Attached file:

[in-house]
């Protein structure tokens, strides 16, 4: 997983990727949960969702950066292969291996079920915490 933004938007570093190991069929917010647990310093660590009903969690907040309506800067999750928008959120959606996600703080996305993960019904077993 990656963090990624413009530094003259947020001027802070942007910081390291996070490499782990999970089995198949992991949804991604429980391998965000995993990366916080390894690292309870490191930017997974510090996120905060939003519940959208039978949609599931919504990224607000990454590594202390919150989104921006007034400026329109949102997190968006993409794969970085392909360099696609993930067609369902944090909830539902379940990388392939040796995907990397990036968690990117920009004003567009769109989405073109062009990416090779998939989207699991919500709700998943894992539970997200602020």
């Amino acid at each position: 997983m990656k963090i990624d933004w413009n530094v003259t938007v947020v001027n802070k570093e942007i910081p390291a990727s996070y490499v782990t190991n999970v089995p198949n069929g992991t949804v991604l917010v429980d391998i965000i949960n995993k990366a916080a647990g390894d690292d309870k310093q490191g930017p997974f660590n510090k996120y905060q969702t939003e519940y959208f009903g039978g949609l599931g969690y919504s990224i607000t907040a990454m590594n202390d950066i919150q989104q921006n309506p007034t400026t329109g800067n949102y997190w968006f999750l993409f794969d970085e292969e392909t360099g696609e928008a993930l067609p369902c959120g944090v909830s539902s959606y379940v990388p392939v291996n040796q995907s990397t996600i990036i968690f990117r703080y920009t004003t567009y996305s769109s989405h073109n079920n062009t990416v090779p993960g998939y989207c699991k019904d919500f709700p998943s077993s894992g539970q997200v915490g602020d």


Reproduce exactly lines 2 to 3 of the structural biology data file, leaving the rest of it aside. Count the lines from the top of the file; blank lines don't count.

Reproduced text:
């Protein structure tokens, strides 16, 4: 997983990727949960969702950066292969291996079920915490 933004938007570093190991069929917010647990310093660590009903969690907040309506800067999750928008959120959606996600703080996305993960019904077993 990656963090990624413009530094003259947020001027802070942007910081390291996070490499782990999970089995198949992991949804991604429980391998965000995993990366916080390894690292309870490191930017997974510090996120905060939003519940959208039978949609599931919504990224607000990454590594202390919150989104921006007034400026329109949102997190968006993409794969970085392909360099696609993930067609369902944090909830539902379940990388392939040796995907990397990036968690990117920009004003567009769109989405073109062009990416090779998939989207699991919500709700998943894992539970997200602020």
């Amino acid at each position: 997983m990656k963090i990624d933004w413009n530094v003259t938007v947020v001027n802070k570093e942007i910081p390291a990727s996070y490499v782990t190991n999970v089995p198949n069929g992991t949804v991604l917010v429980d391998i965000i949960n995993k990366a916080a647990g390894d690292d309870k310093q490191g930017p997974f660590n510090k996120y905060q969702t939003e519940y959208f009903g039978g949609l599931g969690y919504s990224i607000t907040a990454m590594n202390d950066i919150q989104q921006n309506p007034t400026t329109g800067n949102y997190w968006f999750l993409f794969d970085e292969e392909t360099g696609e928008a993930l067609p369902c959120g944090v909830s539902s959606y379940v990388p392939v291996n040796q995907s990397t996600i990036i968690f990117r703080y920009t004003t567009y996305s769109s989405h073109n079920n062009t990416v090779p993960g998939y989207c699991k019904d919500f709700p998943s077993s894992g539970q997200v915490g602020d």